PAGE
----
Searching a popular application with a not working link, checking if the domain is expired, if yes buying it – compiling a malware, creating a download with the same name, in the same position as specified on Download.com and ta-da! You have a new malware spreading in town…
So the best source is, as you stated: developer website.
I’ve always found one rule that trumps them all and provides the best protection:
Learn critical thinking skills and utilize them in all that you do, to the point it’s a habit you don’t even realize you’re doing.
This allows you to stop and think about things before acting, analyze and observe what is before you and question assumptions, then make appropriate decisions that keep your safety in check.
I’ve noticed for years now that many, many people fail at a basic level to do this and they subsequently suffer the consequences. Yet, in the end, instead of looking at how their own actions or inactions contributed to the problem, they point fingers elsewhere (the victim mentality).
I think if you’re actually successful at accomplishing this with users who have had technology thrust upon them, you may be in the wrong profession.
“technology thrust upon them”
To me, that sounds like an excuse. Granted learning new things can be difficult. I’ve found it so as I’m getting older. But, there is no excuse for not taking the effort to learn something, at least enough to make it benefit you, instead of the opposite. I don’t know a whole lot about a great many things. But, I take the time and effort to ask questions, make observations, and learn about those things that may have an impact on my life so I can then take appropriate steps to protect myself. I’m not a car mechanic, electrician, plumber, etc. But, I’ve learned enough about these things to understand their inherent dangers and how best to avoid them, while at the same time I have the ability to do some of my own repairs on such systems and know when it’s time to call in the professional. Is it so difficult for the average person to do the same in learning how best to operate a computer? Are computers really that scary? Are people just that lazy or stupid? We shouldn’t have to beat these security rules into people’s heads over and over time and again! At what point do people stand up and take some responsibility for their own actions?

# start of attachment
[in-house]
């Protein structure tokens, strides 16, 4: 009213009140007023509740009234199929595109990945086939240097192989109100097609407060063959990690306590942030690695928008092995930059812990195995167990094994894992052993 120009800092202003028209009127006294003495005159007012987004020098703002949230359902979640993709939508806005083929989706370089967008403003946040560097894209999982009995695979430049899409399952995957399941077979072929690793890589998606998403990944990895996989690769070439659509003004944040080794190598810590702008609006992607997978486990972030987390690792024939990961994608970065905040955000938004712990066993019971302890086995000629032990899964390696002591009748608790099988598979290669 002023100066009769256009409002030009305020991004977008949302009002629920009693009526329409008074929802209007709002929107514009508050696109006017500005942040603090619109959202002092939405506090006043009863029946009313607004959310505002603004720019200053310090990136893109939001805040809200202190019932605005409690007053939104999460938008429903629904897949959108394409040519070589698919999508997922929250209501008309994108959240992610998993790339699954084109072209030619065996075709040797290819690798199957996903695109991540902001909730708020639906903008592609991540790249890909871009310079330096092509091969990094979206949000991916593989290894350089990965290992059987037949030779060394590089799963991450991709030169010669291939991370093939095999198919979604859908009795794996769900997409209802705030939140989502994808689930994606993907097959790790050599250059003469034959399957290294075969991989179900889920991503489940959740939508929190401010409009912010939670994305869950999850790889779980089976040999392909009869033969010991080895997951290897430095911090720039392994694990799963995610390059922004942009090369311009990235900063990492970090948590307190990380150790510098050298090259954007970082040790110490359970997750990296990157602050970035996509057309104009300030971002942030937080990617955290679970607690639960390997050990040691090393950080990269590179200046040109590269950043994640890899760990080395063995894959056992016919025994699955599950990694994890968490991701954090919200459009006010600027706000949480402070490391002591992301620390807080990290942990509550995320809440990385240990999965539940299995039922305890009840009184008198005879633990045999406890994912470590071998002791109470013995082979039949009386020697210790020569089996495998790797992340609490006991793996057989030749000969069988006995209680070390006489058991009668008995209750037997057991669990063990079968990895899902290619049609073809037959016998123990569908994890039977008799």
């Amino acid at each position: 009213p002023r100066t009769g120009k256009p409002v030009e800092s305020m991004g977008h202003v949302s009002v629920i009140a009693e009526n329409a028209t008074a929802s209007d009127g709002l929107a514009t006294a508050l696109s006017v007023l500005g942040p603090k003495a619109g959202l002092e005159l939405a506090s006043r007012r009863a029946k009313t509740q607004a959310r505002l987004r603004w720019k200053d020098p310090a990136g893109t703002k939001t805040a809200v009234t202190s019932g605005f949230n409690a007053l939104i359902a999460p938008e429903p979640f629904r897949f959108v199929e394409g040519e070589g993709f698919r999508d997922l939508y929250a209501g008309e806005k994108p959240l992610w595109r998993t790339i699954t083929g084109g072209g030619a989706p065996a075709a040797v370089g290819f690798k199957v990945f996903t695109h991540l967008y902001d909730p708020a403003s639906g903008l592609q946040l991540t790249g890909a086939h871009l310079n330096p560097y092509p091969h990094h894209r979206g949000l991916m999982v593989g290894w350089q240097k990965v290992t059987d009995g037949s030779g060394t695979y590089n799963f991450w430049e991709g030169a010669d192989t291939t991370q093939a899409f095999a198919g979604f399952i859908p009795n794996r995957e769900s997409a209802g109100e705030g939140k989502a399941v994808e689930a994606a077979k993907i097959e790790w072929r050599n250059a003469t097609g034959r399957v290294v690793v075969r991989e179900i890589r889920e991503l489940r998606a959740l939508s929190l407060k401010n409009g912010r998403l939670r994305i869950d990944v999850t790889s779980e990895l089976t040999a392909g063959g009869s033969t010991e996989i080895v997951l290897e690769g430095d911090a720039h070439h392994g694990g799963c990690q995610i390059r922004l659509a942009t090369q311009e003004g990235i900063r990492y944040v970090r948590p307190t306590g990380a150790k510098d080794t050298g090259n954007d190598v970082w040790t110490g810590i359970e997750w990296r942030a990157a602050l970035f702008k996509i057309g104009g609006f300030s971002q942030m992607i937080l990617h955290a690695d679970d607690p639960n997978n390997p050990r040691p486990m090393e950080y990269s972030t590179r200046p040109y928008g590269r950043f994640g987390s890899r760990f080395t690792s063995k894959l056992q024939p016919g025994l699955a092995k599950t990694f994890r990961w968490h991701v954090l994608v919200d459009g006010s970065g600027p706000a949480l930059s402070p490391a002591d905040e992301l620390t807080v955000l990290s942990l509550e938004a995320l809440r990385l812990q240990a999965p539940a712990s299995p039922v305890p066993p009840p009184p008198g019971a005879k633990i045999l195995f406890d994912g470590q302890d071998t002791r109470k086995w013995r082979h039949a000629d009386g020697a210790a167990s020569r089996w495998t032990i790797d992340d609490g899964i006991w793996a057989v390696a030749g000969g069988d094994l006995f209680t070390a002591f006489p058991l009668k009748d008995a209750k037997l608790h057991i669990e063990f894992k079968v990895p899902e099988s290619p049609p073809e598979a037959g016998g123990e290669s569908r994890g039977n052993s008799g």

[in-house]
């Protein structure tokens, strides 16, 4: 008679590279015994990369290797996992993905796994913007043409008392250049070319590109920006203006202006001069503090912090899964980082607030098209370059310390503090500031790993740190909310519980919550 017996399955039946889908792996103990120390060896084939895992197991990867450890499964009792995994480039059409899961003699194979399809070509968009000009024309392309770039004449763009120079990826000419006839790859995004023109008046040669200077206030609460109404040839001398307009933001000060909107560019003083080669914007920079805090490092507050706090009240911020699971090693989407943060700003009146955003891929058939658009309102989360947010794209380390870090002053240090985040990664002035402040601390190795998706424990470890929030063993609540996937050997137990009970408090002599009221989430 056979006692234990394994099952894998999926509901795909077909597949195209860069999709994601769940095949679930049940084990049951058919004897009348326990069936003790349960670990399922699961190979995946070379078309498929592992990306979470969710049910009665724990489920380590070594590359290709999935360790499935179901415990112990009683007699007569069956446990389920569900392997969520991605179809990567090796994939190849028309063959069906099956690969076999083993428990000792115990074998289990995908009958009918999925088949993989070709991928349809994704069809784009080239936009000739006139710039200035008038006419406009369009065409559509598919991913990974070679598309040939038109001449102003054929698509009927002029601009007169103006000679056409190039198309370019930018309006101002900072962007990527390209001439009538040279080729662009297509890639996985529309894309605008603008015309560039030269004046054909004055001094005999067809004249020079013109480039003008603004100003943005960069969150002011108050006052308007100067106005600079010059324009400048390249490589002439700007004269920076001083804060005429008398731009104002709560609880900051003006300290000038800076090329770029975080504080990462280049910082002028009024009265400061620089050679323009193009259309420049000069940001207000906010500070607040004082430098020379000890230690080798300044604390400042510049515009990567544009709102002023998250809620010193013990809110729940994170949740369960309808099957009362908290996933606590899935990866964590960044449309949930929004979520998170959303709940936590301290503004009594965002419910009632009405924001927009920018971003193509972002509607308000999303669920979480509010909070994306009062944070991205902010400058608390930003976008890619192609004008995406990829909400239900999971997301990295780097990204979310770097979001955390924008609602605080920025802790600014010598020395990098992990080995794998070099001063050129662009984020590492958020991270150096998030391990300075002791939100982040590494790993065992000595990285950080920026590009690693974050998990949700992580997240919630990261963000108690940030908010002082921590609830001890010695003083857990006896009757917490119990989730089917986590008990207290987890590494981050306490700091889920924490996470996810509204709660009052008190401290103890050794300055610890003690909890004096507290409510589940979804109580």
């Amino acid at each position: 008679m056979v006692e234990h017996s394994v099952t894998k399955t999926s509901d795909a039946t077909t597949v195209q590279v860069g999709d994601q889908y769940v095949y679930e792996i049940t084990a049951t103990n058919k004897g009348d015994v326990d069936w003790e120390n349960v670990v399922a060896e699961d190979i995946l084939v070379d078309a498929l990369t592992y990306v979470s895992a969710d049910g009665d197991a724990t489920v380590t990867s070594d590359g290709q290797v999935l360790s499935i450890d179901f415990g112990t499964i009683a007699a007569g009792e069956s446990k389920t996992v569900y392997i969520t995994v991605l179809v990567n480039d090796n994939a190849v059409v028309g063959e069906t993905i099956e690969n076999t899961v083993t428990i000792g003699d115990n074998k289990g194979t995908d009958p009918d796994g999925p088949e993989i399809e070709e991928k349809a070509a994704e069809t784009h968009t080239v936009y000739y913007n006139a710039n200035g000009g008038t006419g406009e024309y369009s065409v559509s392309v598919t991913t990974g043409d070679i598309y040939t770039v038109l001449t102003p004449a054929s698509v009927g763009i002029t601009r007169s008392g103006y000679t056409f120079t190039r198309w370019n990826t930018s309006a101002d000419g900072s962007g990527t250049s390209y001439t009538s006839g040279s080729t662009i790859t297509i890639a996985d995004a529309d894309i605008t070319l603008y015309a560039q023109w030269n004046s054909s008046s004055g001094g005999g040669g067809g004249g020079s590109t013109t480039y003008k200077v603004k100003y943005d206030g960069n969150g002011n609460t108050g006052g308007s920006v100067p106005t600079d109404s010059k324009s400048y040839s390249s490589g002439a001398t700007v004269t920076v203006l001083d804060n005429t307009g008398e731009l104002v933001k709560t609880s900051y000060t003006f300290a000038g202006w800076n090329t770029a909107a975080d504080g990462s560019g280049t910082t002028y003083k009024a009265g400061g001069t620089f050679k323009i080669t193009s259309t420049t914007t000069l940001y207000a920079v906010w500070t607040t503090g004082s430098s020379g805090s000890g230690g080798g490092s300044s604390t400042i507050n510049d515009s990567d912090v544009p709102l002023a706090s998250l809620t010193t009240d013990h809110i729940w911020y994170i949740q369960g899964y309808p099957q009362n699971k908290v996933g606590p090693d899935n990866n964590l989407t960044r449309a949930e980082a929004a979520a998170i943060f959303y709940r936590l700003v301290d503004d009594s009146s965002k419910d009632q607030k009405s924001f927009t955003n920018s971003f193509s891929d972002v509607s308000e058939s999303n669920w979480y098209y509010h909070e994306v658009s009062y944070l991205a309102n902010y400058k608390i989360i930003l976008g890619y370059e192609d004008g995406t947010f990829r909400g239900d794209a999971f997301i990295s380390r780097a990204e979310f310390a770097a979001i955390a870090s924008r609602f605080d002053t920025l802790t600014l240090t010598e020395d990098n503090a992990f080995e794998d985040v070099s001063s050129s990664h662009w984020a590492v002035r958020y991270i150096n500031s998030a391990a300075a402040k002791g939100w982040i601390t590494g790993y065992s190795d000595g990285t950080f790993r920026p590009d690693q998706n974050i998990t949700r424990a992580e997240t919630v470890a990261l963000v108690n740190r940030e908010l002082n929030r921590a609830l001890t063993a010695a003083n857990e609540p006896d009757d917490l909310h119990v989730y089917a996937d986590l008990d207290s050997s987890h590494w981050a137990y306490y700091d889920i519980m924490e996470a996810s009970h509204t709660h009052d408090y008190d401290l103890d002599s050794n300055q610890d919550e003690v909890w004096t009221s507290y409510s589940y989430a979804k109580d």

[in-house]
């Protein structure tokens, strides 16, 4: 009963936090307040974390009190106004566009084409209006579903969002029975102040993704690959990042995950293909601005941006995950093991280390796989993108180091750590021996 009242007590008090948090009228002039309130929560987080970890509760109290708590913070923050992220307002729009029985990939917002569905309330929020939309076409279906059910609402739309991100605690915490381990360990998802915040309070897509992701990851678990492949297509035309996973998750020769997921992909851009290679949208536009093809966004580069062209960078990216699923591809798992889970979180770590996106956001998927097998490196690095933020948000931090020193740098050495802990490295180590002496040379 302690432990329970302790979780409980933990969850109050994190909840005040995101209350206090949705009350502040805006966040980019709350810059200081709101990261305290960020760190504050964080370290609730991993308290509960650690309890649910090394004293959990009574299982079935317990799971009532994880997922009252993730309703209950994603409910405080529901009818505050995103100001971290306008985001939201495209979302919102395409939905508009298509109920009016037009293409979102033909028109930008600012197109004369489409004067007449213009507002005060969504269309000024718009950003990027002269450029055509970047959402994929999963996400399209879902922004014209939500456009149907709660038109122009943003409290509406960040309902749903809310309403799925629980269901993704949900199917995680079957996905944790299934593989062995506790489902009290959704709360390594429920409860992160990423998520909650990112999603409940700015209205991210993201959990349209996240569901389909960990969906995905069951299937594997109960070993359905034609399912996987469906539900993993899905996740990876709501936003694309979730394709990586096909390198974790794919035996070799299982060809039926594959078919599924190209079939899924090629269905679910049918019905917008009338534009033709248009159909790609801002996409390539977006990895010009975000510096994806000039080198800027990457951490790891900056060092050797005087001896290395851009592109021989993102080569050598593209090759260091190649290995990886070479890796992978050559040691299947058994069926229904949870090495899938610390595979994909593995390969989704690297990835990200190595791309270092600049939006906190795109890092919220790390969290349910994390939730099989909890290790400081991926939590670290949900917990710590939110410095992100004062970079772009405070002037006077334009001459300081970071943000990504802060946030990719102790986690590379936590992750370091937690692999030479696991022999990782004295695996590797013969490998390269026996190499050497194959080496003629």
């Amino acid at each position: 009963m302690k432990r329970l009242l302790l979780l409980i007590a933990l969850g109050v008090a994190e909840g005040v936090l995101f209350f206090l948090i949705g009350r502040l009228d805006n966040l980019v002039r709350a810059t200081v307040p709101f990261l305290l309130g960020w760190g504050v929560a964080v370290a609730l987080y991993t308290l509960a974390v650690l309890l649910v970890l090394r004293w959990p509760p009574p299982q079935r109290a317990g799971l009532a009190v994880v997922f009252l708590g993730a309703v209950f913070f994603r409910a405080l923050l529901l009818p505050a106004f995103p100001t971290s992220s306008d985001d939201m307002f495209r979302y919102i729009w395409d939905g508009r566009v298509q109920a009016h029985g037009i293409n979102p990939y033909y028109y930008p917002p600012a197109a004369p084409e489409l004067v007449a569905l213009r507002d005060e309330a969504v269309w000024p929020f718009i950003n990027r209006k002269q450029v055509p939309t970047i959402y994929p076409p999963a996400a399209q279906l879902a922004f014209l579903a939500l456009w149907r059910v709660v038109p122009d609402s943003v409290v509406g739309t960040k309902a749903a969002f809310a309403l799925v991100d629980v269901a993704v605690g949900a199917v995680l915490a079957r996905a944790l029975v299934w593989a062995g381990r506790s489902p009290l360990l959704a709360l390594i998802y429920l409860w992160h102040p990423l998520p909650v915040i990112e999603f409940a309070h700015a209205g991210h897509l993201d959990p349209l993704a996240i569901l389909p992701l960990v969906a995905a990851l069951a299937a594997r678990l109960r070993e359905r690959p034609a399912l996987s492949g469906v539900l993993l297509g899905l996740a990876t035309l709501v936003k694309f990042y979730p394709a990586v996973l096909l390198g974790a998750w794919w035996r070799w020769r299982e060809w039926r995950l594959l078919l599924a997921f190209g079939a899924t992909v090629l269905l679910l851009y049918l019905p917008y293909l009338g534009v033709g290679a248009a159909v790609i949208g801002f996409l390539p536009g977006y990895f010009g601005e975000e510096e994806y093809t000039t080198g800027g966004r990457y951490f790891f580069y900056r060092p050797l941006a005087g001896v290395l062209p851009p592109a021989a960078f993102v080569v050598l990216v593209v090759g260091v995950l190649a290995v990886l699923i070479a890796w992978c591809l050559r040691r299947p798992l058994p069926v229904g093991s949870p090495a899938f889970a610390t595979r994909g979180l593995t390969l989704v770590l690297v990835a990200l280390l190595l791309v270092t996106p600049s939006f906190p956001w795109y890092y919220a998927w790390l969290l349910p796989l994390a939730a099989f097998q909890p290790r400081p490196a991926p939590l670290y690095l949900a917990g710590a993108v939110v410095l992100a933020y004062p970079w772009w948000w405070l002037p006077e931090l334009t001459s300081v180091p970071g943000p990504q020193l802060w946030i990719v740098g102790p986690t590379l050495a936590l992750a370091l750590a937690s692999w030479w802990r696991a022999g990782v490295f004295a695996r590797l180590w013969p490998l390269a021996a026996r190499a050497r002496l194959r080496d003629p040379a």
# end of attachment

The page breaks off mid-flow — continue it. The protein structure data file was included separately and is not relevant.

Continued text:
When I got my first computer I had to put it together myself. This was before the IBM PC or the Apple I or the Radio Shack Model I. I was just fascinated by computing. Not everyone is like me. Not everyone is like you.
Many smart people are not fascinated by computing but are very talented and use “critical thinking” in other fields.
Today, the computer has become almost a necessity. Everyone wants your email address. When you need information on something they will give you a web address, or they will tell you to ‘google’ it. Technology WAS thrust upon them. Instead of being just a tool to help them with their other work it has become a major task all on it’s own.
The rapidly changing technology in the computer field is not the same as the automobile or plumbing. If it was we wouldn’t even need this blog. We don’t have constant critical upgrades to apply to the layout of the dashboard, the transmission, the clutch, etc. to the car we just bought last year. We don’t have monthly patches to apply to keep our car or our water safe and keep hackers out.
Maybe many of the people you have dealt with use it as an excuse, but I would be hesitant to label all people who have trouble dealing with computers/software as lazy or stupid.
@xAdmin, I need to agree with Aminof because yes, maybe the computer now is a fundamental tool, something we cannot miss, if you have a look… computers surround us.
Dual Core Mobile Phones, Computers in our Cars, Computers inside TV (or Computer disguised as TV) and so on but labeling people as Lazy and Stupid is too much.
I remember when I was a Kid, I was already dealing with Backdoors on Windows 95 while my dad was asking me help to use the VideoTape recorder, he was not able to switch from TV to AUX, one day he also recorded over a show I was supposed to watch, but no one ever said “Old generation is stupid because cannot use well a videotape player”.
Now, after 20 years our parents are the same, they call us just to know why there’s no internet, why there’s no audio, why they got a virus… but they are not stupid or lazy.
I know how to deal on this things, as well many of the followers of this blog… because we are into tech, because we love this kind of topics, because! And we live our life…
Others have a normal life too, maybe some are doctors dealing with cancers as every day rule but totally ignorant about computers. They still save people while we save computers – So, are you sure are lazy or stupid? I dont think a Doctor will point his finger on you saying “Stupid or Lazy” because you are not able to cure a patient with a terminal cancer!